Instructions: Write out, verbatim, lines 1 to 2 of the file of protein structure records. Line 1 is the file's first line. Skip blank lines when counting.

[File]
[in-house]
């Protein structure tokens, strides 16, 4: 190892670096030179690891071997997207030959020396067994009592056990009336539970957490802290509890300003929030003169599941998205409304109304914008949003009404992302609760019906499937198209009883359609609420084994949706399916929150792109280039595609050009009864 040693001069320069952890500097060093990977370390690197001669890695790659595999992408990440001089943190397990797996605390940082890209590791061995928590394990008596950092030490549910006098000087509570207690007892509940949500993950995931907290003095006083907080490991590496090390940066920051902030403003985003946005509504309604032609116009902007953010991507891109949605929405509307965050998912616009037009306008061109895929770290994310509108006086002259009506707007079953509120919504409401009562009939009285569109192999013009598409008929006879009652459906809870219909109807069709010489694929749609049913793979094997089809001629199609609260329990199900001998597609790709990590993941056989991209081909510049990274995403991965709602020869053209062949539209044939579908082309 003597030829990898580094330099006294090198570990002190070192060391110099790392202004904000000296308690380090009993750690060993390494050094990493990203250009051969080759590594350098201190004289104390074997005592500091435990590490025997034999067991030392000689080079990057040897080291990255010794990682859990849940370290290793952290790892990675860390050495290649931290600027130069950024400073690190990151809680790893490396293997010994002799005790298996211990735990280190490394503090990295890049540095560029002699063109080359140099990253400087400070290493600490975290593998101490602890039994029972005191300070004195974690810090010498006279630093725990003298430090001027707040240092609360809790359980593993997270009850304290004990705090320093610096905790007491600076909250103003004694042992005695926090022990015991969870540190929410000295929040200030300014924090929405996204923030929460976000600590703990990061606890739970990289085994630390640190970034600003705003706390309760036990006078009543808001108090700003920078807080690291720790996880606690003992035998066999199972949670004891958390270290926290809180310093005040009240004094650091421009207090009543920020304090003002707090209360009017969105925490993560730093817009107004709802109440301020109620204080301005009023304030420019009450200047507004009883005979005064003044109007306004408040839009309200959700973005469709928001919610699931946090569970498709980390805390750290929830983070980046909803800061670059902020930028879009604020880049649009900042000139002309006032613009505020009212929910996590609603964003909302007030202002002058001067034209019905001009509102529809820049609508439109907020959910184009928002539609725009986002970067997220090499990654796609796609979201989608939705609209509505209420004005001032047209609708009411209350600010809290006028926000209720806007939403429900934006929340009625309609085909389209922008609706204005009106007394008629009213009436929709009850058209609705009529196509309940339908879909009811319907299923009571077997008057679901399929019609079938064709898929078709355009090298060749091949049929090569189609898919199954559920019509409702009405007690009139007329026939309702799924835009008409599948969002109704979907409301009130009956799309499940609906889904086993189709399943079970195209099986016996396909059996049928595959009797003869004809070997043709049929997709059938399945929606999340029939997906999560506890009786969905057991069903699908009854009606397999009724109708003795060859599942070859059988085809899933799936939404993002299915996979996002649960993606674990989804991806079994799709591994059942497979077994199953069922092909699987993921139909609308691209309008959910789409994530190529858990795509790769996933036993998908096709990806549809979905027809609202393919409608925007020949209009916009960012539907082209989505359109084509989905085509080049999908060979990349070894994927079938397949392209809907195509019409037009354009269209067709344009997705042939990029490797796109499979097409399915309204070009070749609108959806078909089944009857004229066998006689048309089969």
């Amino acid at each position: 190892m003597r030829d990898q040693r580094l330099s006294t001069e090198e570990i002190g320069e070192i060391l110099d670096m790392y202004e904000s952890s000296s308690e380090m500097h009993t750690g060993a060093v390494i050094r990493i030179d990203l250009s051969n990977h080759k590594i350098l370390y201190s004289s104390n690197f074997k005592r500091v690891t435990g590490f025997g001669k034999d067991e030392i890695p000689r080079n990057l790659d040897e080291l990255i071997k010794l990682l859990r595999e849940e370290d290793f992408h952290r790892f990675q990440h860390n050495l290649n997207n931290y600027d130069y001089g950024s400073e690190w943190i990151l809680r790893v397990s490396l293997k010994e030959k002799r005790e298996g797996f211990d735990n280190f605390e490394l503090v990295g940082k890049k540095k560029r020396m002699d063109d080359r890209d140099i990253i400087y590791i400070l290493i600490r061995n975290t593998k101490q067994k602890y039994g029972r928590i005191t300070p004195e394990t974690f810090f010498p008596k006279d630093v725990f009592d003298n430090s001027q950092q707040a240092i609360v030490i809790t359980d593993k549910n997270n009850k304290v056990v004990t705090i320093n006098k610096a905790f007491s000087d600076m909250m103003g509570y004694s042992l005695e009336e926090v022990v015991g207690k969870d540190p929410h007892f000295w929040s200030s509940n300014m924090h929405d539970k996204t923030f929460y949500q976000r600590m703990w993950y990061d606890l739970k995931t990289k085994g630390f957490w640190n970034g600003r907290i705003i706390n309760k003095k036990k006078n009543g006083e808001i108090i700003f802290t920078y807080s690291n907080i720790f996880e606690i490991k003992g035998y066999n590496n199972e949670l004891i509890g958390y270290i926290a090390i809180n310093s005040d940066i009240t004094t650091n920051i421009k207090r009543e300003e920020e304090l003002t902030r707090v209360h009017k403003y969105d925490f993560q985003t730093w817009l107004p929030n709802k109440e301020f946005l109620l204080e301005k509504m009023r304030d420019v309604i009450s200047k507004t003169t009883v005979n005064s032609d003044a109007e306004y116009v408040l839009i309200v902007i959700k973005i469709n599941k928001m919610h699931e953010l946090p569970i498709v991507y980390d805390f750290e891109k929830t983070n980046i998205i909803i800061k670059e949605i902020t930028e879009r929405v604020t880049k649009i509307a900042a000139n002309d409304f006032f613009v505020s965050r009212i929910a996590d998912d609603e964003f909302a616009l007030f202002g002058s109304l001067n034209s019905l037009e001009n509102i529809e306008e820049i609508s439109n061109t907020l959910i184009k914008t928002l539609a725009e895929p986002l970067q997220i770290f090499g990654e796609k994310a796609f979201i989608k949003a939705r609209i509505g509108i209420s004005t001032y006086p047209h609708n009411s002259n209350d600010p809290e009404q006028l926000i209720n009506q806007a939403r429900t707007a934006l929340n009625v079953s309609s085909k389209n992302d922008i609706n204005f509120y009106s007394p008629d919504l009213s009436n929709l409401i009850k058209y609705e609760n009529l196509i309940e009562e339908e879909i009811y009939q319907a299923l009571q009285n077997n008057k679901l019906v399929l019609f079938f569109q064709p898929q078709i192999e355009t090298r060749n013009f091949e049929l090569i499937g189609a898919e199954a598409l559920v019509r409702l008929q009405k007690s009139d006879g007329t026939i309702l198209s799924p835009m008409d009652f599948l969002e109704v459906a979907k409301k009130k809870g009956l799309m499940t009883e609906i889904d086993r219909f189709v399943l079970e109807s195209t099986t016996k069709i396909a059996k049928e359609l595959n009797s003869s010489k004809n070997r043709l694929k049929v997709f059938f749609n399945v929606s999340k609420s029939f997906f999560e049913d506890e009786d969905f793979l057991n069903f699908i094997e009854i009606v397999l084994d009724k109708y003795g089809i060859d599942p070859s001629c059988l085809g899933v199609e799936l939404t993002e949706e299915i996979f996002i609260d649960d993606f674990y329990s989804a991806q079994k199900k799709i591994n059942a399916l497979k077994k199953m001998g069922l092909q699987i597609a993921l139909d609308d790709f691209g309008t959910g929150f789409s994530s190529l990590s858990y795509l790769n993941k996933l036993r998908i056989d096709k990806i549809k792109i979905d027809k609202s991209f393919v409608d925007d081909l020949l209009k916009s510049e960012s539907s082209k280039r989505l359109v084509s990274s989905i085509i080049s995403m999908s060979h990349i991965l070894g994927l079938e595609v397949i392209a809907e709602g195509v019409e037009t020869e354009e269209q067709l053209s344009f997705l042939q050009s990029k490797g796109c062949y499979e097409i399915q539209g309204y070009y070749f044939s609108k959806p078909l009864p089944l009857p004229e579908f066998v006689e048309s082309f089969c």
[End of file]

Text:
[in-house]
């Protein structure tokens, strides 16, 4: 190892670096030179690891071997997207030959020396067994009592056990009336539970957490802290509890300003929030003169599941998205409304109304914008949003009404992302609760019906499937198209009883359609609420084994949706399916929150792109280039595609050009009864 040693001069320069952890500097060093990977370390690197001669890695790659595999992408990440001089943190397990797996605390940082890209590791061995928590394990008596950092030490549910006098000087509570207690007892509940949500993950995931907290003095006083907080490991590496090390940066920051902030403003985003946005509504309604032609116009902007953010991507891109949605929405509307965050998912616009037009306008061109895929770290994310509108006086002259009506707007079953509120919504409401009562009939009285569109192999013009598409008929006879009652459906809870219909109807069709010489694929749609049913793979094997089809001629199609609260329990199900001998597609790709990590993941056989991209081909510049990274995403991965709602020869053209062949539209044939579908082309 003597030829990898580094330099006294090198570990002190070192060391110099790392202004904000000296308690380090009993750690060993390494050094990493990203250009051969080759590594350098201190004289104390074997005592500091435990590490025997034999067991030392000689080079990057040897080291990255010794990682859990849940370290290793952290790892990675860390050495290649931290600027130069950024400073690190990151809680790893490396293997010994002799005790298996211990735990280190490394503090990295890049540095560029002699063109080359140099990253400087400070290493600490975290593998101490602890039994029972005191300070004195974690810090010498006279630093725990003298430090001027707040240092609360809790359980593993997270009850304290004990705090320093610096905790007491600076909250103003004694042992005695926090022990015991969870540190929410000295929040200030300014924090929405996204923030929460976000600590703990990061606890739970990289085994630390640190970034600003705003706390309760036990006078009543808001108090700003920078807080690291720790996880606690003992035998066999199972949670004891958390270290926290809180310093005040009240004094650091421009207090009543920020304090003002707090209360009017969105925490993560730093817009107004709802109440301020109620204080301005009023304030420019009450200047507004009883005979005064003044109007306004408040839009309200959700973005469709928001919610699931946090569970498709980390805390750290929830983070980046909803800061670059902020930028879009604020880049649009900042000139002309006032613009505020009212929910996590609603964003909302007030202002002058001067034209019905001009509102529809820049609508439109907020959910184009928002539609725009986002970067997220090499990654796609796609979201989608939705609209509505209420004005001032047209609708009411209350600010809290006028926000209720806007939403429900934006929340009625309609085909389209922008609706204005009106007394008629009213009436929709009850058209609705009529196509309940339908879909009811319907299923009571077997008057679901399929019609079938064709898929078709355009090298060749091949049929090569189609898919199954559920019509409702009405007690009139007329026939309702799924835009008409599948969002109704979907409301009130009956799309499940609906889904086993189709399943079970195209099986016996396909059996049928595959009797003869004809070997043709049929997709059938399945929606999340029939997906999560506890009786969905057991069903699908009854009606397999009724109708003795060859599942070859059988085809899933799936939404993002299915996979996002649960993606674990989804991806079994799709591994059942497979077994199953069922092909699987993921139909609308691209309008959910789409994530190529858990795509790769996933036993998908096709990806549809979905027809609202393919409608925007020949209009916009960012539907082209989505359109084509989905085509080049999908060979990349070894994927079938397949392209809907195509019409037009354009269209067709344009997705042939990029490797796109499979097409399915309204070009070749609108959806078909089944009857004229066998006689048309089969």